Thursday, January 10, 2013

New Year's Resolve - Phagocytosing the Fear - 2013 edition


The phagocyte has learned to eat Streptofearus immunus.  Good job, phagocyte.  Keep knocking out fear of the immune system and all things pathological, one piece of knowledge at a time.
New year, new you - I'm now old enough to know just how quickly New Year's resolutions fly out the window.  If in doubt, just visit the gym on Jan 2 and then again one month later.  Notice any striking differences?  Hence, why I was a bit hesitant to publicly write the following post outlining a New Year's resolution for myself (Although, maybe by putting words down publicly, I will actually follow through?  Anyone want to hold me accountable?).



I've personally reflected quite a bit lately on life - where I've been, where I am, and where I'd like to go.  It was nearly 10 years ago that I decided I wanted to go to graduate school to research the intricacies of the brain and nervous system.  I really had no idea what I was getting myself into, but a youthful passion and perhaps a little selfish pride packed up the car with a brand new, equally youthful and passionate spouse and a highly caffeinated furry child named Java.  Leaving our Midwest home and all things familiar, we embarked on our Oregon Trail.

A youthful Java shortly after moving to Oregon :)

At the time, I'm not sure where I thought life would be 10 years down the road, but it certainly involved a career in doing neuroscience research.  The reality of today is much different than I had envisioned 10 years ago.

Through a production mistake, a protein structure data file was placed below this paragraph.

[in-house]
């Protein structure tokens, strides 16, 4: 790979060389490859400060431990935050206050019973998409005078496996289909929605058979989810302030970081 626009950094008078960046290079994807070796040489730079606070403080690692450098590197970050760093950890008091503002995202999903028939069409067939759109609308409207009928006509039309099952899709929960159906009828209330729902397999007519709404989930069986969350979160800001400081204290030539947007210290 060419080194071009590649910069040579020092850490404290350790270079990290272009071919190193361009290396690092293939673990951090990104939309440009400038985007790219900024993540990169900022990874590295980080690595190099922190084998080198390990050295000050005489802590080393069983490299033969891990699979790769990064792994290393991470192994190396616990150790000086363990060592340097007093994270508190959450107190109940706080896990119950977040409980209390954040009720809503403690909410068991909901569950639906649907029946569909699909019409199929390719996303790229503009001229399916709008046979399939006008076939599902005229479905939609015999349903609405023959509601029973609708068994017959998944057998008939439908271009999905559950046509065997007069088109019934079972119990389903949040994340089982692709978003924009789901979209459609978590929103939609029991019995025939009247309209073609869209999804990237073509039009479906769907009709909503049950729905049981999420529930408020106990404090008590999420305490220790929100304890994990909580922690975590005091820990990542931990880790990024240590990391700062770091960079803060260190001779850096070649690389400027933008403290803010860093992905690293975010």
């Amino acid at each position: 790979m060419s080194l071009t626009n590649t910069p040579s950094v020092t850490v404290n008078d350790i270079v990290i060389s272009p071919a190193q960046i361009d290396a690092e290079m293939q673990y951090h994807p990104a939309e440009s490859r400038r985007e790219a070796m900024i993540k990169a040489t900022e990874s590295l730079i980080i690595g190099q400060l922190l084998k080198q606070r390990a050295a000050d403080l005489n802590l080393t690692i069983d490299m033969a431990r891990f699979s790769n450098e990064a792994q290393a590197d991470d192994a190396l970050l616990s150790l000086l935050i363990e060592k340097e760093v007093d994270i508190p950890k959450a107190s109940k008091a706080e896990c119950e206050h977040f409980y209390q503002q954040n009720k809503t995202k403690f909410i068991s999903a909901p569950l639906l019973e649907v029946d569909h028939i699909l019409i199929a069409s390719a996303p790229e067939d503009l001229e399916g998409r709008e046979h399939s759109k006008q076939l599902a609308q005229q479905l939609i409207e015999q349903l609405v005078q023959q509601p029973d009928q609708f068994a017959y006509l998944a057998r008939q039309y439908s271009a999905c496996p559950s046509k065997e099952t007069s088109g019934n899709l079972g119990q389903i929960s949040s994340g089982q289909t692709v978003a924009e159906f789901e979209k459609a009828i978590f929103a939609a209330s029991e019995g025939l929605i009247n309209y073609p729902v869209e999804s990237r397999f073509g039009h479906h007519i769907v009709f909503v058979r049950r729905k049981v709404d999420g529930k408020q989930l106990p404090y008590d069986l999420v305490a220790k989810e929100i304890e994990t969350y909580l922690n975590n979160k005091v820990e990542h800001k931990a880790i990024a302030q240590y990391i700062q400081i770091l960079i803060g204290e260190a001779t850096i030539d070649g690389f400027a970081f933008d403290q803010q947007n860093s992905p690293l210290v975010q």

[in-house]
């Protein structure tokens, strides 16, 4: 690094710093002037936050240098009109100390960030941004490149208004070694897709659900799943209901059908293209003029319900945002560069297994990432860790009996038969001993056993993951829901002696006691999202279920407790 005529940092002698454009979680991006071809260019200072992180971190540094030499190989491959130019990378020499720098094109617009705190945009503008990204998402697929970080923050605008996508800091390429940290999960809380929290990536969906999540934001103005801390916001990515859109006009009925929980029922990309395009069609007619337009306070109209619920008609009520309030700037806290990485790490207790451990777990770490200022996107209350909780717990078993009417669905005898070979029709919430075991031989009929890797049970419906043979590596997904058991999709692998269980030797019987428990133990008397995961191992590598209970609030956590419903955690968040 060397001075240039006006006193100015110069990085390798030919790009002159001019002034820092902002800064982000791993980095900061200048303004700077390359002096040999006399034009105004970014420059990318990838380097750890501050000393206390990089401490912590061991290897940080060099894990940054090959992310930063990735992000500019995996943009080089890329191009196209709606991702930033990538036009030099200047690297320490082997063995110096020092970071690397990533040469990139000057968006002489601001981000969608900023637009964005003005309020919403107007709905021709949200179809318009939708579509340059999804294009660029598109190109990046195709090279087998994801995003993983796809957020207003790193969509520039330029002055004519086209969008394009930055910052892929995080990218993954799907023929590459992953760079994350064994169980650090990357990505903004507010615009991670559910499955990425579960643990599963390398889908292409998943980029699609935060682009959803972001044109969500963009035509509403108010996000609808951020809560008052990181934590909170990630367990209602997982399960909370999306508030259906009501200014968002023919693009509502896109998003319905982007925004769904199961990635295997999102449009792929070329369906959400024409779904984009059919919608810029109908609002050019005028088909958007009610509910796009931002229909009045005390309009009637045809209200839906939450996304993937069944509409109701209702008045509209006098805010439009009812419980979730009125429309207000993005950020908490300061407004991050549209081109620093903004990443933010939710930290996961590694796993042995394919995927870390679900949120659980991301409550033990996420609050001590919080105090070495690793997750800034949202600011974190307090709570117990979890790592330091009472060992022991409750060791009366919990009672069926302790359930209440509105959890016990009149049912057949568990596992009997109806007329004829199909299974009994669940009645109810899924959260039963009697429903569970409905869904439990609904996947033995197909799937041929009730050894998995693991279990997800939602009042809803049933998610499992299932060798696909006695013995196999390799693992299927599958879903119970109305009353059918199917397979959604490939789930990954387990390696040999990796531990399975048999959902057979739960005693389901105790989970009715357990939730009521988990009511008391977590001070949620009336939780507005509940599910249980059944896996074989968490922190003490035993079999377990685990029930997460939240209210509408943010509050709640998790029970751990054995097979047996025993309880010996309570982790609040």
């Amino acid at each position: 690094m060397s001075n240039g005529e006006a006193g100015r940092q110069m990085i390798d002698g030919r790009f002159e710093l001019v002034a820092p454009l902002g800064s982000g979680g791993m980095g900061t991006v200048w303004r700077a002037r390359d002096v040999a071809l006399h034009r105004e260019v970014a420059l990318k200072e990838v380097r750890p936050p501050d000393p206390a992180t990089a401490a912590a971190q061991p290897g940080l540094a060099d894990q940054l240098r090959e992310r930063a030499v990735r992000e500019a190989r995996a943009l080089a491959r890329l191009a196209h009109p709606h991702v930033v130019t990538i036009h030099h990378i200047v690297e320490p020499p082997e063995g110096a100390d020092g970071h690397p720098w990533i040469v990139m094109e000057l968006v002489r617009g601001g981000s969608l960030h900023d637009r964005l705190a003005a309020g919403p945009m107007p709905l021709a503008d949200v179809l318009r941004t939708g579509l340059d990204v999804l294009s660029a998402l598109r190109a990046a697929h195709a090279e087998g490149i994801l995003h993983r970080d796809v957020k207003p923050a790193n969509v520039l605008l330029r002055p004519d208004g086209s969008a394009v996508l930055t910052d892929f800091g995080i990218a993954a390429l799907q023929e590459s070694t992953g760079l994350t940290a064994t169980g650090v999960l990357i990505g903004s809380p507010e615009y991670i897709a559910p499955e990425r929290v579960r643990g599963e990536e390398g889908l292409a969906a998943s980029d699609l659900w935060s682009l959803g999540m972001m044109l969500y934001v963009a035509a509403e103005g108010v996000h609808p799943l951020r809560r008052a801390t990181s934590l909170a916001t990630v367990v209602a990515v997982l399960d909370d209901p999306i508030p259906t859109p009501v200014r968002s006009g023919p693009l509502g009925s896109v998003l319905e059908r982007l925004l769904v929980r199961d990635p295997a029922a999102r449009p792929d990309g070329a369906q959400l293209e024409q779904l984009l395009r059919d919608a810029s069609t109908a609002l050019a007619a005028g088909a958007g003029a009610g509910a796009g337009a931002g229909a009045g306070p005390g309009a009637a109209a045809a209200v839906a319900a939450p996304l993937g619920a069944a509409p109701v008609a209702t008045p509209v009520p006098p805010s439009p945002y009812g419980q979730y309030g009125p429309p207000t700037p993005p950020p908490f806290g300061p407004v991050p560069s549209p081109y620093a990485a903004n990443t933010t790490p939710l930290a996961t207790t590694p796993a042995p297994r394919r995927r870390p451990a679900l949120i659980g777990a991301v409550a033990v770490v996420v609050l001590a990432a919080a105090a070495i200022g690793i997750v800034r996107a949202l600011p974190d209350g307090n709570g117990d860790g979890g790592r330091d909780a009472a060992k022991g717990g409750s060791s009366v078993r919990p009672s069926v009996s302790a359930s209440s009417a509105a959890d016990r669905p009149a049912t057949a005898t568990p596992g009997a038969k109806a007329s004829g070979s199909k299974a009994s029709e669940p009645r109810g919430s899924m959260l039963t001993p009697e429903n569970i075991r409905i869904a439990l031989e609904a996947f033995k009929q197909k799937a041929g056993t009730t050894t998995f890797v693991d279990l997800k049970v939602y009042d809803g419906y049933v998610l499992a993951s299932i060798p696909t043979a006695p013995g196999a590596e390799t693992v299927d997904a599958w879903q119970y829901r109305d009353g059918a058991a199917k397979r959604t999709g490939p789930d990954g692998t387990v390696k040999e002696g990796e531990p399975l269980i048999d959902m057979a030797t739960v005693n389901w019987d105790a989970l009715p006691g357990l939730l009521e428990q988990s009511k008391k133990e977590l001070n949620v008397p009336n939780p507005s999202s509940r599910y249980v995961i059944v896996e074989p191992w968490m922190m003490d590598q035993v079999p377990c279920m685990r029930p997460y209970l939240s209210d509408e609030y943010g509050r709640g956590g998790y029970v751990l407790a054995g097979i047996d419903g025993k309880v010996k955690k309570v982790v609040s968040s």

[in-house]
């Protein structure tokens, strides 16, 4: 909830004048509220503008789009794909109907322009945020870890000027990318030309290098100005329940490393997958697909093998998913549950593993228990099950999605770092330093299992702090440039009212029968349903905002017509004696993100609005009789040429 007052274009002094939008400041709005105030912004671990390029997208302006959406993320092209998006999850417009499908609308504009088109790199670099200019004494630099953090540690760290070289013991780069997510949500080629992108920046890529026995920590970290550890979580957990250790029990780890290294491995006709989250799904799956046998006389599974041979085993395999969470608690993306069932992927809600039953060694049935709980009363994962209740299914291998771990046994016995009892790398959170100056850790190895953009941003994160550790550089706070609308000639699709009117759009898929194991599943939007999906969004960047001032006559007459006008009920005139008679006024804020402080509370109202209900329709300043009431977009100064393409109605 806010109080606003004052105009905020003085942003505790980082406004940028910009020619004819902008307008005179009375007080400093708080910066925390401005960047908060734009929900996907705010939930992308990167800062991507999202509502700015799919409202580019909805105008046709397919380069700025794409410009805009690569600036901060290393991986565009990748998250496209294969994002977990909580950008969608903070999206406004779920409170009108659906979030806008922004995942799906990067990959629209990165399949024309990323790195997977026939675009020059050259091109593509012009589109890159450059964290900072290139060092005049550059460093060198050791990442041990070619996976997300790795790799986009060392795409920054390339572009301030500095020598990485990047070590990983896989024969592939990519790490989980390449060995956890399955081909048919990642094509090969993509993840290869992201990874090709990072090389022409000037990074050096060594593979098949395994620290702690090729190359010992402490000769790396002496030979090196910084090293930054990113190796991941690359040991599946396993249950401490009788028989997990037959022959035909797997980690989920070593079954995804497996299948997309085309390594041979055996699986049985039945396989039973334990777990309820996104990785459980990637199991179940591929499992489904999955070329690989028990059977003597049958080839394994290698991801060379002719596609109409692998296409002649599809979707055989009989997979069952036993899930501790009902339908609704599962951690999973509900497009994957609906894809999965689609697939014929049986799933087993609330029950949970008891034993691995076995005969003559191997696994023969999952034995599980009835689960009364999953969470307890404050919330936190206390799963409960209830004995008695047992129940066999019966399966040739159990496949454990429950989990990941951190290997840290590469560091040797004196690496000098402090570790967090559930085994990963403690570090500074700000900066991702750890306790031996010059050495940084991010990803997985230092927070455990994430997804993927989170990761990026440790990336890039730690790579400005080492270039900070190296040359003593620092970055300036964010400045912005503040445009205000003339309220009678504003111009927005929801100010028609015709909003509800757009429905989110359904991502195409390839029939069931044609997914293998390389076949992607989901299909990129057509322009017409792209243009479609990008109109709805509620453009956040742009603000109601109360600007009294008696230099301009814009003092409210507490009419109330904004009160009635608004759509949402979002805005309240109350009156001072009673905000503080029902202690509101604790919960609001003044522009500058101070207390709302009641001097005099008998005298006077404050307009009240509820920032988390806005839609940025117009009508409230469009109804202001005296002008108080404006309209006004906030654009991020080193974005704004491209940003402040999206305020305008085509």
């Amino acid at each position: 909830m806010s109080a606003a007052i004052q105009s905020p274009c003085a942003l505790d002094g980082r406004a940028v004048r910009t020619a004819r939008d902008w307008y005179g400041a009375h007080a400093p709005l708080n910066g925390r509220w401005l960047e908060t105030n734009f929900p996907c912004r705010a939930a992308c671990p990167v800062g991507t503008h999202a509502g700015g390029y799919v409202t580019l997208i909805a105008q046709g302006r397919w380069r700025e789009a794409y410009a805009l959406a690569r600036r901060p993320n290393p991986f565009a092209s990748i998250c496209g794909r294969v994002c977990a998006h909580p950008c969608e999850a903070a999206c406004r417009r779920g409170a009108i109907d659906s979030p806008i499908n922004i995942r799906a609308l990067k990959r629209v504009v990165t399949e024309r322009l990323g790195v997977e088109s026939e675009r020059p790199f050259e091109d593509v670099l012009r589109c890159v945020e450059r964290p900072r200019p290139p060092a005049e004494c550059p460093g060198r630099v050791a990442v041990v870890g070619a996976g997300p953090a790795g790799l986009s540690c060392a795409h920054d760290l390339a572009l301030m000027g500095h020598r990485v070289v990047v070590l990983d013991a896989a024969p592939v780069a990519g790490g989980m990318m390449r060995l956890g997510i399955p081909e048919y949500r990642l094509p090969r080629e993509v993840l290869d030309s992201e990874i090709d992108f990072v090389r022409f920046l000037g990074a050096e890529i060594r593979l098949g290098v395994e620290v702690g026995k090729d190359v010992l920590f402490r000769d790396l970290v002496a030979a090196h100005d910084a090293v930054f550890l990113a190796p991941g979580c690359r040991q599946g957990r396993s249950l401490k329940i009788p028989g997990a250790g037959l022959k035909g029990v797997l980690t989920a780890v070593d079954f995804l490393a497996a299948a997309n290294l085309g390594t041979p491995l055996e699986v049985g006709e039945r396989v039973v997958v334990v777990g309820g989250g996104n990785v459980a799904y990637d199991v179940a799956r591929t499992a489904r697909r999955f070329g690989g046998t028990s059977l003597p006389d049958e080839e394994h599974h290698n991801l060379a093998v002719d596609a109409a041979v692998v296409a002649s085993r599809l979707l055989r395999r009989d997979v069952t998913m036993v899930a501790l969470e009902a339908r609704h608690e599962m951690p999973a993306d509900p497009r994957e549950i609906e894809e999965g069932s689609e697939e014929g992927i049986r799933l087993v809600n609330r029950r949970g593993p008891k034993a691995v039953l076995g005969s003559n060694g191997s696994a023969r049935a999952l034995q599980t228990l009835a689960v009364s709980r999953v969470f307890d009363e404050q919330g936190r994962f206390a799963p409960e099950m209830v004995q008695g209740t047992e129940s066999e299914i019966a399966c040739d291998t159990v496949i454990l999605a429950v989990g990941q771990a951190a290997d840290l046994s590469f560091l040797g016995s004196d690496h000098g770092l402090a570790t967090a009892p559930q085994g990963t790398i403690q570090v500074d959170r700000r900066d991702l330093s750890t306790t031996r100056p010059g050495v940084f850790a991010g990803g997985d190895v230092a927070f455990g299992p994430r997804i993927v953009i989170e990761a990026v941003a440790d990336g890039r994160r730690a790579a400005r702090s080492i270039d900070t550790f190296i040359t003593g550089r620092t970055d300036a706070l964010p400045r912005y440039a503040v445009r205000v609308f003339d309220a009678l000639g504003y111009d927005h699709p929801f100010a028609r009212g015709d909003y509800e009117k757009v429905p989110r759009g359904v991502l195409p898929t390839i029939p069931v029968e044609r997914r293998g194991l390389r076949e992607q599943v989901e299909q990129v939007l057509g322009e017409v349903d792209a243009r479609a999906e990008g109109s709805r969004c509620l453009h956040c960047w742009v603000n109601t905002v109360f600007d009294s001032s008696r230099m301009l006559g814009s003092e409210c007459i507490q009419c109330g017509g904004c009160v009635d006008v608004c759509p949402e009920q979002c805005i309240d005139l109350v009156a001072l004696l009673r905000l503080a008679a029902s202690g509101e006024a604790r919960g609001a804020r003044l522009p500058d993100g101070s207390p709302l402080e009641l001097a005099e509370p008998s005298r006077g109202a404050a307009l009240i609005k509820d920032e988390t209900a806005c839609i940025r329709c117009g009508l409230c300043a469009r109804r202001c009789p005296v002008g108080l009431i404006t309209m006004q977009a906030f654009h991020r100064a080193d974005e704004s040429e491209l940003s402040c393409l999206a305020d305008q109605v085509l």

I "blame" the immune system.    You see, the immune system keeps ravaging my family.  I live in constant fear of the food allergy/anaphylaxis bomb that my little guy, JR (now 4), is sitting on.  But it isn't just my son.  My mother struggles with the autoimmune disease, lupus, and it is a nasty uninvited intruder, indeed.  After years of lupus flares, she just had hip replacement surgery to rid her of the pain caused by lupus annihilating the cartilage in that joint.   My mother-in-law struggles with a different autoimmune disease, Sjogren's syndrome.  A cousin deals with Chrohn's disease, an autoimmune disorder affecting the digestive tract.  Yet another cousin has a severe peanut allergy and asthma. There are others, too.  Then, nearly a year ago, less than a month after my other little guy, Luke, was born, a milk protein allergy surfaced... sigh. 

The thing is, I don't know how to fix the problem.  I can't make my son's allergies go away.  I can't make my family's immune systems stop attacking their own cells and tissues, and I honestly feel so helpless.  But, I have a knowledge, and I have a passion.  I was incredibly passionate about my work and my discoveries in neuroscience, yet something else took hold of me that the prideful, selfish me of 10 years ago didn't see coming, a love for my family.  Through a lot of anxiety and fear, I'm pushing forward to understand the immune system because maybe, just maybe, I can have a part in fixing this problem that my family and so many others out there are dealing with.